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Customization crucial at Loblaw and M&M

Retail executives discuss the importance of data and AI during RCC's Store conference

Customization, unrelenting industry change and the future importance of data and artificial intelligence were key topics of a senior executive panel discussion at Retail Council of Canada's Store conference in Toronto late last month.

Titled, "Transformation for today's consumer," the panel included  Sarah Davis, president of Loblaw Companies Limited, Allan MacDonald, executive vice-president, retail, for Canadian Tire Corporation and Andy O'Brien, chief executive officer and president of M&M Food Market.

"For us, we spend a lot of time trying to figure out customization and personalization for our customers," said Davis. "We have 13 million Canadians part of  and making sure the offers they get each week are as customized as they can be that's definitely our goal at Loblaw."

READ: What will the grocery store of the future look like?

In a lot of ways, technology has made the shopping experience easier, but it has also increased customer expectations. This was an oft-repeated observation during the two-day conference. And, at the heart of what drives the personalized offers that help build customer loyalty--and hopefully basket size--is data and AI.

Personalization is equally just as important to M&M Food Markets, which in recent years has made a number of changes to its products and stores based on extensive consumer research. O'Brien said M&M has been capturing consumer data since 2000 and has grown its database to 9 million Canadians, 3.5 million active users and 1.6 million emails.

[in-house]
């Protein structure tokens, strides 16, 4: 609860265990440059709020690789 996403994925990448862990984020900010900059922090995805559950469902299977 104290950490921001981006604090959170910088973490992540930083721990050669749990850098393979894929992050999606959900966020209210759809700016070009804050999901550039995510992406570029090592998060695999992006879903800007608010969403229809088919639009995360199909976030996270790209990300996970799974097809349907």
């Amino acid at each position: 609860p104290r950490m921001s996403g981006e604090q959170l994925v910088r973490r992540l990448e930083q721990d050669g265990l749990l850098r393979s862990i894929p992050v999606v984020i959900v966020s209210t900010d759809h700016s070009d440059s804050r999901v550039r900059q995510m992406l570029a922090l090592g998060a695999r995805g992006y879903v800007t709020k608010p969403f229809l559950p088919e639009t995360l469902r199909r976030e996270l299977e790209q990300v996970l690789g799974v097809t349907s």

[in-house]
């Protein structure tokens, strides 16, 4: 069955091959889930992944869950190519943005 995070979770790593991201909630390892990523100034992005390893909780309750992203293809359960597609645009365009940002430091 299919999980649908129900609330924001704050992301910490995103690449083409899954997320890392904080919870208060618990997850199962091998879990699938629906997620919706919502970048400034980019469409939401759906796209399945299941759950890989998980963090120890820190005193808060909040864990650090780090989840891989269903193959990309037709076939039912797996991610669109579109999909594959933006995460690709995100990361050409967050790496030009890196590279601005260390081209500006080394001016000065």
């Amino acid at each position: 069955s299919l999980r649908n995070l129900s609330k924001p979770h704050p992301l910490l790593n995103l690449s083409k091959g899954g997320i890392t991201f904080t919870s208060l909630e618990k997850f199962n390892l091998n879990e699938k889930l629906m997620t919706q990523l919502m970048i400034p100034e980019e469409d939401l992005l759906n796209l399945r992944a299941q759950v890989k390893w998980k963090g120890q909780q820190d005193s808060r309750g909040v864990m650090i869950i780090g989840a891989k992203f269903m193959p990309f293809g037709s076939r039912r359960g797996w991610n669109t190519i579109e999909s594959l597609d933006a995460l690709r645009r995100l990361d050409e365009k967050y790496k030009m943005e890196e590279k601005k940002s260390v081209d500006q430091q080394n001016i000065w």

"For us, a one-to-one relationship is absolutely critical," he said. Two years ago M&M partnered with a California-based artificial intelligence firm to help craft multi-tiered and personalized communications to the M&M database, he said.

READ: Fresh ideas to improve the online grocery shopping experience

Artificial intelligence can be a time-consuming, complicated and expensive undertaking, but necessary to keep up with the competition as well as consumer demand, especially when you're looking to connect with elusive millennials.

"I don’t think you have a choice," said O'Brien on artificial intelligence. "It’s where data is taking you. Millennials want experiences and to connect with them on a different level is something we all have to look toward. You need to find a way to connect with them."

And, when devising a plan, it's important a retailer forge its own path, said Canadian Tire's MacDonald. "It's not about replicating, it's about being competitive," he said. "When you look at other companies for the answers you can step away."






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